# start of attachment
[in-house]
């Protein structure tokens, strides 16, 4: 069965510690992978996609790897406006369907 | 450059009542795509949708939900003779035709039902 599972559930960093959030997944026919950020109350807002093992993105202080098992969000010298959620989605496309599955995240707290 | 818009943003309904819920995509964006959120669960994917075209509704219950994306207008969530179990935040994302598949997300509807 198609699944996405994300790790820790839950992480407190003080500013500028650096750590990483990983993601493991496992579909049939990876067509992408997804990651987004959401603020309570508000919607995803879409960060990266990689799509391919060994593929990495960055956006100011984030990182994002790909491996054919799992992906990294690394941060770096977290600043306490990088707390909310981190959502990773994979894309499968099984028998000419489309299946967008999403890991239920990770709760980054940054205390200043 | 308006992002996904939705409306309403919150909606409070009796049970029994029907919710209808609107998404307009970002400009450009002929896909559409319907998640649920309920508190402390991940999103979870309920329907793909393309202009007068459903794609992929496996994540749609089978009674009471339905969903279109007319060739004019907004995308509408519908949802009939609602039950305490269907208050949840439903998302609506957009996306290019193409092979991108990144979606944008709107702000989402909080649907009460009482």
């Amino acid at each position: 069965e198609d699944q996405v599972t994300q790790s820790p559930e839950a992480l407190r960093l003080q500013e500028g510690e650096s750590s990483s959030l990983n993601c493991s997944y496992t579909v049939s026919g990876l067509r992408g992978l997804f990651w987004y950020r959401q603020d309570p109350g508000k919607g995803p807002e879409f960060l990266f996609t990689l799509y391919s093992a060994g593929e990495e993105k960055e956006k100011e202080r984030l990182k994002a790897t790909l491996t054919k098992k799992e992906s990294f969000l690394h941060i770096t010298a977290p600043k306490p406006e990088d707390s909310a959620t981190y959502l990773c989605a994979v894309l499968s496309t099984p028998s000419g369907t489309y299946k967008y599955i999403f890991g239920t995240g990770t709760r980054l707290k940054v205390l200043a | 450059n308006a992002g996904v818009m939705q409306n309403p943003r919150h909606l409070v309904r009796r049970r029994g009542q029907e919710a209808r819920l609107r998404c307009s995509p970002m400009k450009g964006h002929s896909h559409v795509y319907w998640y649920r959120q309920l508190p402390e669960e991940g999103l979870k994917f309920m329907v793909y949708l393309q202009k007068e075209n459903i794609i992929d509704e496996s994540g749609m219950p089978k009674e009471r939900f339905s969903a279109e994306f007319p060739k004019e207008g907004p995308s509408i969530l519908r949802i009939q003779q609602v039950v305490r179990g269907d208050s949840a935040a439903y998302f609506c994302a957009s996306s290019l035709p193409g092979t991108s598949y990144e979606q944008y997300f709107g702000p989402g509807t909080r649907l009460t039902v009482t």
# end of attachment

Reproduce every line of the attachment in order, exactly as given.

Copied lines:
[in-house]
């Protein structure tokens, strides 16, 4: 069965510690992978996609790897406006369907 | 450059009542795509949708939900003779035709039902 599972559930960093959030997944026919950020109350807002093992993105202080098992969000010298959620989605496309599955995240707290 | 818009943003309904819920995509964006959120669960994917075209509704219950994306207008969530179990935040994302598949997300509807 198609699944996405994300790790820790839950992480407190003080500013500028650096750590990483990983993601493991496992579909049939990876067509992408997804990651987004959401603020309570508000919607995803879409960060990266990689799509391919060994593929990495960055956006100011984030990182994002790909491996054919799992992906990294690394941060770096977290600043306490990088707390909310981190959502990773994979894309499968099984028998000419489309299946967008999403890991239920990770709760980054940054205390200043 | 308006992002996904939705409306309403919150909606409070009796049970029994029907919710209808609107998404307009970002400009450009002929896909559409319907998640649920309920508190402390991940999103979870309920329907793909393309202009007068459903794609992929496996994540749609089978009674009471339905969903279109007319060739004019907004995308509408519908949802009939609602039950305490269907208050949840439903998302609506957009996306290019193409092979991108990144979606944008709107702000989402909080649907009460009482």
């Amino acid at each position: 069965e198609d699944q996405v599972t994300q790790s820790p559930e839950a992480l407190r960093l003080q500013e500028g510690e650096s750590s990483s959030l990983n993601c493991s997944y496992t579909v049939s026919g990876l067509r992408g992978l997804f990651w987004y950020r959401q603020d309570p109350g508000k919607g995803p807002e879409f960060l990266f996609t990689l799509y391919s093992a060994g593929e990495e993105k960055e956006k100011e202080r984030l990182k994002a790897t790909l491996t054919k098992k799992e992906s990294f969000l690394h941060i770096t010298a977290p600043k306490p406006e990088d707390s909310a959620t981190y959502l990773c989605a994979v894309l499968s496309t099984p028998s000419g369907t489309y299946k967008y599955i999403f890991g239920t995240g990770t709760r980054l707290k940054v205390l200043a | 450059n308006a992002g996904v818009m939705q409306n309403p943003r919150h909606l409070v309904r009796r049970r029994g009542q029907e919710a209808r819920l609107r998404c307009s995509p970002m400009k450009g964006h002929s896909h559409v795509y319907w998640y649920r959120q309920l508190p402390e669960e991940g999103l979870k994917f309920m329907v793909y949708l393309q202009k007068e075209n459903i794609i992929d509704e496996s994540g749609m219950p089978k009674e009471r939900f339905s969903a279109e994306f007319p060739k004019e207008g907004p995308s509408i969530l519908r949802i009939q003779q609602v039950v305490r179990g269907d208050s949840a935040a439903y998302f609506c994302a957009s996306s290019l035709p193409g092979t991108s598949y990144e979606q944008y997300f709107g702000p989402g509807t909080r649907l009460t039902v009482t």